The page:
When she went to Agra to meet the city’s domestic workers and learn about their lives, Swara Bhaskar also went shopping for Chanda, the character she plays in Ashwini Iyer Tiwari’s directorial debut Nil Battey Sannata.
“I bought the handbag that Chanda carries in the film for Rs 100, after much haggling at a local market,” says Bhaskar. “I also got a comb, a mirror and a pair of rubber chappals. I started walking around in them two months before the shooting began.”
Nil Battey Sannata (UP slang for a loser) is the story of a domestic help who failed class 10, but tries to convince her daughter to study further by going back to school herself. In the film, 28-year-old Bhaskar plays mother to a teenager. Since she had no life experiences to draw on for this part of her role, Bhaskar interviewed her mother, Ira (who teaches film studies at Delhi’s Jawaharlal Nehru University), about her experiences handling 15-year-old Swara. “A whole list of complaints came out,” she says laughing. “But it made me realise that we never look at our parents as individuals dealing with their own failures, successes, and desires. That helped me breathe life into Chanda.”
Bhaskar won the best actress award for this role at the Silk Road International Film Festival in China in September 2015. Back home, even before the film’s release, superstars Amitabh Bachchan and Aamir Khan were all praise.
From her debut in 2009 in the little-known Madholal Keep Walking, to her break as a supporting character in Tanu Weds Manu (2011), followed by a character role in the Sonam Kapoor-Dhanush starrer Raanjhanaa (2013), to Salman Khan’s sister in Prem Ratan Dhan Payo (2015), the limelight seems finally to have found Bhaskar with Nil Battey Sannata.
“I am an outsider,” says Bhaskar. “I don’t have a producer-father or an actor-boyfriend or a Karan uncle I can call up. But in under six years, I have been able to build a certain kind of credibility. People trust my presence in a film to deliver something good.”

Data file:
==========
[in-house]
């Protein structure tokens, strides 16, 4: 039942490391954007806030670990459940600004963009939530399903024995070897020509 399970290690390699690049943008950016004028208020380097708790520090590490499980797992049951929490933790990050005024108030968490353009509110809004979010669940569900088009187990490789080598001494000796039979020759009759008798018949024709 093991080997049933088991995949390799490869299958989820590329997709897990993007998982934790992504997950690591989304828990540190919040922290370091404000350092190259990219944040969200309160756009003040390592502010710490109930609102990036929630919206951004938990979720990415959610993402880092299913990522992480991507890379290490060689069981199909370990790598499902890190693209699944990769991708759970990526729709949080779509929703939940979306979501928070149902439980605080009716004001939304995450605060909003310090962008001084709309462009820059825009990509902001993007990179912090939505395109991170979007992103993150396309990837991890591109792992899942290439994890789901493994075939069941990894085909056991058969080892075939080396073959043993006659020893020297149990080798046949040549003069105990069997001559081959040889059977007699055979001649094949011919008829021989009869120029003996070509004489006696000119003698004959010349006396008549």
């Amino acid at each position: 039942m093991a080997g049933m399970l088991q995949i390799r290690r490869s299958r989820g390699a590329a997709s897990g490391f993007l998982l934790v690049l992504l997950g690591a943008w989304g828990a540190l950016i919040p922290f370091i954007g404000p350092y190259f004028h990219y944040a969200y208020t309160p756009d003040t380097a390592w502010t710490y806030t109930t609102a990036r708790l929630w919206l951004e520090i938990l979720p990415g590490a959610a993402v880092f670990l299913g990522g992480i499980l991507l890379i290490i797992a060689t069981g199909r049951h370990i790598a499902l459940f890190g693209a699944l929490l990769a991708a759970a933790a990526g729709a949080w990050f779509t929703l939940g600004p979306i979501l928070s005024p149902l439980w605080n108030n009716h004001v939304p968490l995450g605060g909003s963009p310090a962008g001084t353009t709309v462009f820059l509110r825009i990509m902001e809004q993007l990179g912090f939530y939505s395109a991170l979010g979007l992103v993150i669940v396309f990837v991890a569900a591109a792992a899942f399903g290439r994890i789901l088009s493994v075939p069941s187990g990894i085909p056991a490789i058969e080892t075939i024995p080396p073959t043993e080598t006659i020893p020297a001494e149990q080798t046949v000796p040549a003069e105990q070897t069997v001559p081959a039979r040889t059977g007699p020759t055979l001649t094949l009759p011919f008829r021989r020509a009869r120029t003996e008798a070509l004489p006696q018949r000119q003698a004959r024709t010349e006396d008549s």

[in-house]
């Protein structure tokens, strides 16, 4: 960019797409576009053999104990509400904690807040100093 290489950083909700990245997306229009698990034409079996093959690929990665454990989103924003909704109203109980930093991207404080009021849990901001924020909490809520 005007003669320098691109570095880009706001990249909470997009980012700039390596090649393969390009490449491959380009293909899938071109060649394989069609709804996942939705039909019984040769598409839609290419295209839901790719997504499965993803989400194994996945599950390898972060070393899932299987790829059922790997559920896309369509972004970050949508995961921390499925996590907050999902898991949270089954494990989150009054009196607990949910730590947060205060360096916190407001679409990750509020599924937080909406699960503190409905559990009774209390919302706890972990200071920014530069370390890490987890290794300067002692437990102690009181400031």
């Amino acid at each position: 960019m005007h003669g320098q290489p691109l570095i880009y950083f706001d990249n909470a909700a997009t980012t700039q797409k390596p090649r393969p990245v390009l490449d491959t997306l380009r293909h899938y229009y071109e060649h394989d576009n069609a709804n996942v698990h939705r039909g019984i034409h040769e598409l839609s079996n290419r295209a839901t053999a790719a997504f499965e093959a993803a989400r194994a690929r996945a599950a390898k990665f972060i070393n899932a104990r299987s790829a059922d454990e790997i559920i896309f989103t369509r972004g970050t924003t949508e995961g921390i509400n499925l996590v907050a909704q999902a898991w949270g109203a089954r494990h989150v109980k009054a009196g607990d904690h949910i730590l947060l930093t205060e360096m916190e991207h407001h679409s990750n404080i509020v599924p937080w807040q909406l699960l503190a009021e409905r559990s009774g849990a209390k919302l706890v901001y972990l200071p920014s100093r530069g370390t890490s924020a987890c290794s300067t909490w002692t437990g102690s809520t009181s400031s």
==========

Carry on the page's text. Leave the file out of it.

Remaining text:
Her first solo lead in a film was Listen… Amaya (2013), which had Farooq Sheikh and Deepti Naval in pivotal roles. “Because it was an indie film, it did not reach the audience,” says Bhaskar. “I’ve realised it is not enough to just do a film, you have to sign one that gets a good release. I’m glad Nil… is getting the backing of a big studio like Eros. As an actor you must become street smart in some ways.”
Bhaskar says she sees her time in the industry as a journey to becoming an adult. “I have become a little more cynical, and I would like to believe, a little wiser. When I first came to Mumbai, I was very idealistic,” she says. “Now I can look anyone in the face and tell a lie. But I’m in a good place.”
An English literature graduate from Miranda House (Delhi University), Bhaskar completed her Masters in sociology at JNU. But her innate nautanki-ness, she says, brought her to Bollywood. “I love acting, though I don’t like the frills around it—red-carpet appearances, dressing up to look a certain way,” she says.
Bhaskar also stands out for her candour: she’s refused to endorse a fairness cream and made her opinions of the casting couch and the industry’s fixation with appearances clear. In February, she came out in support of the JNU students charged with sedition. It got her, she says, “into all sorts of trouble”. “Apart from the abuses and trolling online, there were calls to boycott Nil.... I didn’t know we were not supposed to criticise the government because I assumed that is our democratic right,” she says.
Bhaskar now says she’ll ‘try’ and tone down what she says in public. “There is a lot of money riding on Nil..., my producer’s money. I don’t want to jeopardise that,” she says. “But I don’t believe any meaningful art can come out of a society that is scared to ask questions.”
The Wonder Years
Maths Mein Dabba Gul
I got 85 per cent in the class 10 board exams, then I failed the class 12 maths pre-board. I don’t know why I took up maths after class 10.
History and English
As a student I was...
Not naughty because I was a prefect. But I looked the other way when others played pranks.
None. I was once caught climbing out of the classroom window while bunking a class. I lied that I had to go to the bathroom and the exit was crowded. The principal believed me.
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From HT Brunch, April 24, 2016
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